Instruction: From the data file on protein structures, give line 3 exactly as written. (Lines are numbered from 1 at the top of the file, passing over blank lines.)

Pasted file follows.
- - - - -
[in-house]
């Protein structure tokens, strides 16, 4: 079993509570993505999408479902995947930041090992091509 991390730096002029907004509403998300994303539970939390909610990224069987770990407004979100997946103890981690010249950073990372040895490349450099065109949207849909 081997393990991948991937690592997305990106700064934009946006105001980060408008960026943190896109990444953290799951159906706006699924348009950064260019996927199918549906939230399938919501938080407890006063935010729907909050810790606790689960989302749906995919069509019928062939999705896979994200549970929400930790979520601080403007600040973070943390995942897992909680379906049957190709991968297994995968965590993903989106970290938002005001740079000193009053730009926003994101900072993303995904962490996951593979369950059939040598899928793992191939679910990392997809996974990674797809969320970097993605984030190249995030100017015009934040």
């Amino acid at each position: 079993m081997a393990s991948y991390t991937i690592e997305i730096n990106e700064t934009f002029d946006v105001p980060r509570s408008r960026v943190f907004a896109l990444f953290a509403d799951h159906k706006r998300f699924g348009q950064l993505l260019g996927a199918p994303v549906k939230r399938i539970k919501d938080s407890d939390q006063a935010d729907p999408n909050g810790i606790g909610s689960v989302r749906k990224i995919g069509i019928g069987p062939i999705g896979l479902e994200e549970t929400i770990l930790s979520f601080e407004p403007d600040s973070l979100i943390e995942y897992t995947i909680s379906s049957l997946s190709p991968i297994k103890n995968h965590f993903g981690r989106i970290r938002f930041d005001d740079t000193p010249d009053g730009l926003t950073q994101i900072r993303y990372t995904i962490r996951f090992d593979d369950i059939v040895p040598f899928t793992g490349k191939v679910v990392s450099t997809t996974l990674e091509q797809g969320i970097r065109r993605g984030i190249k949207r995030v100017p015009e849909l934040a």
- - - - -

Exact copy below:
């Amino acid at each position: 079993m081997a393990s991948y991390t991937i690592e997305i730096n990106e700064t934009f002029d946006v105001p980060r509570s408008r960026v943190f907004a896109l990444f953290a509403d799951h159906k706006r998300f699924g348009q950064l993505l260019g996927a199918p994303v549906k939230r399938i539970k919501d938080s407890d939390q006063a935010d729907p999408n909050g810790i606790g909610s689960v989302r749906k990224i995919g069509i019928g069987p062939i999705g896979l479902e994200e549970t929400i770990l930790s979520f601080e407004p403007d600040s973070l979100i943390e995942y897992t995947i909680s379906s049957l997946s190709p991968i297994k103890n995968h965590f993903g981690r989106i970290r938002f930041d005001d740079t000193p010249d009053g730009l926003t950073q994101i900072r993303y990372t995904i962490r996951f090992d593979d369950i059939v040895p040598f899928t793992g490349k191939v679910v990392s450099t997809t996974l990674e091509q797809g969320i970097r065109r993605g984030i190249k949207r995030v100017p015009e849909l934040a």